8. Safety/emergency equipment: Snow mobiles, snow shovels, snow blowers, ice hammers, fire extinguishers, emergency exits should be inspected to make sure they are where they are supposed to be and also in working order.
  9. Hot tubs: Hot tubs are now common place in ski resorts and winter lodges. These assets should be inspected to ensure their safe operation as well as making maintenance is performed to make sure they are as energy efficient as possible.
  10. Roofs: Heavy snow buildup on roofs may look pretty but it poses a danger to the occupants under it. Roofs must be kept clear of any significant snow buildup. Lodge premises should also be inspected for ice dams and roof leaks. Inspections of roofs should be performed daily.
  11. Plumbing: Freezing temperatures cause pipes to freeze and burst. A burst pipe can cause hundreds of thousands of dollars in damages. Pipes and lines should be insulated, All valves need regular inspections.
  12. Snow makers: Snow makers are used to enhance conditions during drier spells and also for patching worn or barren spots on trails. Keeping them operable is easier when maintenance is scheduled with a CMMSprogram.
  13. Snow removal equipment and de-icing equipment: A “Snowicane” like the one that recently dumped 18 feet on Cordova, Alaska can easily overwhelm a lodging facility that is unprepared. Inspections will ensure all equipment is available and in working order.
  14. Kitchens: Kitchens are one of the most energy intensive asset areas. Broilers, ovens, freezers may need to have fuel lines inspected, grease lines cleaned, refrigerants checked and energy usage monitored.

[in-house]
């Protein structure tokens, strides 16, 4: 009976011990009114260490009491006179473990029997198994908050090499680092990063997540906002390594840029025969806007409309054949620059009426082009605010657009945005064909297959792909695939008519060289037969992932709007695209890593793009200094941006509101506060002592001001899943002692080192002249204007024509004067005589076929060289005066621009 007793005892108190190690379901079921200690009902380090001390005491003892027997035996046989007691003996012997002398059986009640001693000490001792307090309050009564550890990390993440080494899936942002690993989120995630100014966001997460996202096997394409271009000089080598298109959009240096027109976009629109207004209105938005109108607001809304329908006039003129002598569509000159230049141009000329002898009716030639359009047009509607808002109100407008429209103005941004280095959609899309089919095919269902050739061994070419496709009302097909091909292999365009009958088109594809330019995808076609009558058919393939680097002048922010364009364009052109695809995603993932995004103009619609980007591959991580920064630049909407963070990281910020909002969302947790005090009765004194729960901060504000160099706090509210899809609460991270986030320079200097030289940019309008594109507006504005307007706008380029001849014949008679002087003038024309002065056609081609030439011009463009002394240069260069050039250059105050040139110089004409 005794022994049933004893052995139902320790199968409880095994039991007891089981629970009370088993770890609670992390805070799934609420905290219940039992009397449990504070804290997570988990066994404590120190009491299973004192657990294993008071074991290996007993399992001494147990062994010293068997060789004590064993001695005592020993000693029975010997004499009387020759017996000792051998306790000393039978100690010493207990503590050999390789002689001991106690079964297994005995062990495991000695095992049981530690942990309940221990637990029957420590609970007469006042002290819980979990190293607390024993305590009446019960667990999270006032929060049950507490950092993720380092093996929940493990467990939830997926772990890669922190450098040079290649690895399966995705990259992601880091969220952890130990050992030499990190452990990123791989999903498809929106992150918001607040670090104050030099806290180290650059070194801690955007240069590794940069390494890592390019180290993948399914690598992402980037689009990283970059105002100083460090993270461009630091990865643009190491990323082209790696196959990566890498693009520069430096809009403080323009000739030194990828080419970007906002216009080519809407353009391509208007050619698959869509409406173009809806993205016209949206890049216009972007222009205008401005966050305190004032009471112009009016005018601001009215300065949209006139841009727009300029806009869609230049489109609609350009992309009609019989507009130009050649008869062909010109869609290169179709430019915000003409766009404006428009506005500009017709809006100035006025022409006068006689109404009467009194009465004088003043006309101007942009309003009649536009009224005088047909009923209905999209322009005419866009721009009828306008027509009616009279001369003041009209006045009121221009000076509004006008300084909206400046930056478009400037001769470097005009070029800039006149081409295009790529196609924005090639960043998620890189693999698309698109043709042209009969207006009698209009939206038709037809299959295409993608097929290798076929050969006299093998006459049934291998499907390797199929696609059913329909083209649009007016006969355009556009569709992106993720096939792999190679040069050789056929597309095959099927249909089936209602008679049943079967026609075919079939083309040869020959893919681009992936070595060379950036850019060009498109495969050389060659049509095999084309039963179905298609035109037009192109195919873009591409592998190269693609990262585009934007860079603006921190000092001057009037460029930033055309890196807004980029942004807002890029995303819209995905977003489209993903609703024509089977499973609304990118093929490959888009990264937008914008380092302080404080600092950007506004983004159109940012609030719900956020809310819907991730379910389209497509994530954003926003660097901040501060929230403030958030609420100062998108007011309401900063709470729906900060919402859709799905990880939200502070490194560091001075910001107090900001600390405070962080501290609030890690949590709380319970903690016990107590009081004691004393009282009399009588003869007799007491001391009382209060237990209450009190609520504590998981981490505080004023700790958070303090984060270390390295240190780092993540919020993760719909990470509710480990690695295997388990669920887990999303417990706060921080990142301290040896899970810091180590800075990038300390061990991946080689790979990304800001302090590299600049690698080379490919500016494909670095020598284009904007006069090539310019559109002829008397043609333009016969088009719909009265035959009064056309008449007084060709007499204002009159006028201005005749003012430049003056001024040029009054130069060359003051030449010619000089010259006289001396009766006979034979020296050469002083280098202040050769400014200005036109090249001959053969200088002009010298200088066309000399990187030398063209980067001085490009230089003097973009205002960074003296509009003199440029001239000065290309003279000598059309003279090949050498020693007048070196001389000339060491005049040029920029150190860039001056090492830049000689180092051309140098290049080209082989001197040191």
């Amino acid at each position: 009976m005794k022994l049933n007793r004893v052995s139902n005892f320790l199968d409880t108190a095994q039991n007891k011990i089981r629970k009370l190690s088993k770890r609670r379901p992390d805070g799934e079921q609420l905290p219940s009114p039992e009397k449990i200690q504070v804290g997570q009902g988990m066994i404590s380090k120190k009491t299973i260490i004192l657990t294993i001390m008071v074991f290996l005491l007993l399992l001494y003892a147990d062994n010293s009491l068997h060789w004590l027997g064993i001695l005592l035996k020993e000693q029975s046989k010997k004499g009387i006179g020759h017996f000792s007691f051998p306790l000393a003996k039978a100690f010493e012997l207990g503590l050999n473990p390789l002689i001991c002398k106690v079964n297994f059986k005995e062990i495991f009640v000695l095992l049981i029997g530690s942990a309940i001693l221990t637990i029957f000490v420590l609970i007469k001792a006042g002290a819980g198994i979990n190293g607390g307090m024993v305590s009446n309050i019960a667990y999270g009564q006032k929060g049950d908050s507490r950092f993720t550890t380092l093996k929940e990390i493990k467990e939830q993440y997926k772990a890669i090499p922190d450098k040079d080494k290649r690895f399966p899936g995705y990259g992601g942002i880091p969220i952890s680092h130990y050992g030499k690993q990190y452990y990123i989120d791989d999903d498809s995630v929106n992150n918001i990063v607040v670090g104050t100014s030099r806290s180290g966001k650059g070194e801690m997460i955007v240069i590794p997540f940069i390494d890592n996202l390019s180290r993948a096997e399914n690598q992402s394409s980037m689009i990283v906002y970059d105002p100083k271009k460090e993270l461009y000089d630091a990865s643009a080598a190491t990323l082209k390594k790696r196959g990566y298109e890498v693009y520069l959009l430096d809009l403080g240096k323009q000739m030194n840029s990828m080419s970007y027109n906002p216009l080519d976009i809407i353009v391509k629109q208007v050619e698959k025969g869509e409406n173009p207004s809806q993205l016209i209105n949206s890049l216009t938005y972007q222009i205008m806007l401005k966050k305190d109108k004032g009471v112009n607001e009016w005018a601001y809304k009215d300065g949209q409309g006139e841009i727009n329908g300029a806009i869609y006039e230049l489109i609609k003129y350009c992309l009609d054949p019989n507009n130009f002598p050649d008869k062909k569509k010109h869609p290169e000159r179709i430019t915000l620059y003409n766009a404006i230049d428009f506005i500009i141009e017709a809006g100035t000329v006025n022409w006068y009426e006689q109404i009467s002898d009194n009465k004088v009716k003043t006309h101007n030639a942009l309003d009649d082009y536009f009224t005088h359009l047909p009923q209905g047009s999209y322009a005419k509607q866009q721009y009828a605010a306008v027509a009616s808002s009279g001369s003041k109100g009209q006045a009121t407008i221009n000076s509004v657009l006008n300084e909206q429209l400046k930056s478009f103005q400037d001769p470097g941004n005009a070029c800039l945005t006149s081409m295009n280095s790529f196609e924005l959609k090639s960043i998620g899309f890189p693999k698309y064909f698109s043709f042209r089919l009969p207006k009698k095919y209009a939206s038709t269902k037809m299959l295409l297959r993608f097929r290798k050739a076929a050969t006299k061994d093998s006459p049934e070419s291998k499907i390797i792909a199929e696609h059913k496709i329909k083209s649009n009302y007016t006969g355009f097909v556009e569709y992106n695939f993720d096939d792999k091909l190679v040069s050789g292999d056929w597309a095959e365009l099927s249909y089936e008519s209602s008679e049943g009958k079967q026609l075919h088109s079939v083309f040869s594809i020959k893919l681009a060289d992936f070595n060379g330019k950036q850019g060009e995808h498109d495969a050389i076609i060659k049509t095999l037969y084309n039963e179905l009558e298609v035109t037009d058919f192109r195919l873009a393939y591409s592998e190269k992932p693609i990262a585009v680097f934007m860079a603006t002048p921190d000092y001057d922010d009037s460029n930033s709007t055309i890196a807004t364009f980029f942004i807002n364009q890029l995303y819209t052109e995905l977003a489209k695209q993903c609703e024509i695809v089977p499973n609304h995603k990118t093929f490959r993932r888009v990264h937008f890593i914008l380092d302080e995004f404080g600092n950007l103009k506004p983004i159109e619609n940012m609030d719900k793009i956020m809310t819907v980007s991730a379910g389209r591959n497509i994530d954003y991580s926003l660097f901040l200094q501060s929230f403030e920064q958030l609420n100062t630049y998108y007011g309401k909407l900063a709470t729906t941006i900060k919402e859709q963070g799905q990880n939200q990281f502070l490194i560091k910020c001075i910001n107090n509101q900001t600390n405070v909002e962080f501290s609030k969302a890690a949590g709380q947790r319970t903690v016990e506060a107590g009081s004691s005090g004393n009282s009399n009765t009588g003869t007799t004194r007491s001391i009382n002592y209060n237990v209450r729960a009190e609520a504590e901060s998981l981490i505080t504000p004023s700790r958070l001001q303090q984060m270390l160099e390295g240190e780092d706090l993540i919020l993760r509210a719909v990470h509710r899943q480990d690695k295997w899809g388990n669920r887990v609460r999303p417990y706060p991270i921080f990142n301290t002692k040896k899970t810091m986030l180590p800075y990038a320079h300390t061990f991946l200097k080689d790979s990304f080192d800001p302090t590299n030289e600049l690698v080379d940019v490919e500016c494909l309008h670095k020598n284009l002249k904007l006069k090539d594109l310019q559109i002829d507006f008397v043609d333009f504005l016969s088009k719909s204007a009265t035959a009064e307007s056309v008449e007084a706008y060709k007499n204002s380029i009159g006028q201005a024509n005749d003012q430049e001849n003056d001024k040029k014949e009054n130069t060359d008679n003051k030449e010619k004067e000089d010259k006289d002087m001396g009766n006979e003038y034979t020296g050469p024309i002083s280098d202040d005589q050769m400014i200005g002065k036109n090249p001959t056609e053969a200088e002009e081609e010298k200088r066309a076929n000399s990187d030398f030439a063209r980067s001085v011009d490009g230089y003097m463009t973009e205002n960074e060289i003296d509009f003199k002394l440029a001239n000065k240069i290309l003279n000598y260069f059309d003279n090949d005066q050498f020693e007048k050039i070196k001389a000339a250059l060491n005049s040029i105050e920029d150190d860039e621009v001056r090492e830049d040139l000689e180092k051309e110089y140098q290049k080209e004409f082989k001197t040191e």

15. Commercial dryers: Wet clothes after a day or night of skiing will need to be dried. Guests may attempt drying near fireplaces, furnaces or make use of the facilities clothes dryers. Lint collectors should be scheduled for constant inspections.
  16. Lighting (night skiing): Many resorts offer night time skiing. Lighting on all trails should be checked to minimize danger and potential liability.
  17. Generators: Heavy snow and ice are common causes of power failures. Backup generators should have adequate inspections and preventive maintenance to ensure their operation in case of emergency.
  18. Ski rental shacks: Sometimes the smaller buildings create the highest risk. Separate ski rental buildings or other buildings should be safely maintained.
  19. Common areas: Top of runs, benches, bars, lobbies etc. should be inspected for loose railings, broken parts and generally free of hazards.
  20. Air handlers: Warm air is a requirement for all wintertime resort areas. Heat distribution systems should be kept clear of air obstructions. The most common method is scheduling regular preventive maintenance such as changing air filters which can clog airways.

The list above only touches on the thousands of ski lodge assets that require periodic inspections. Keeping track of all assets to ensure safety and operational efficiency is best done with
lodging CMMS.

CMMS programs help resort maintenance management to always know where their assets are and the condition they are in.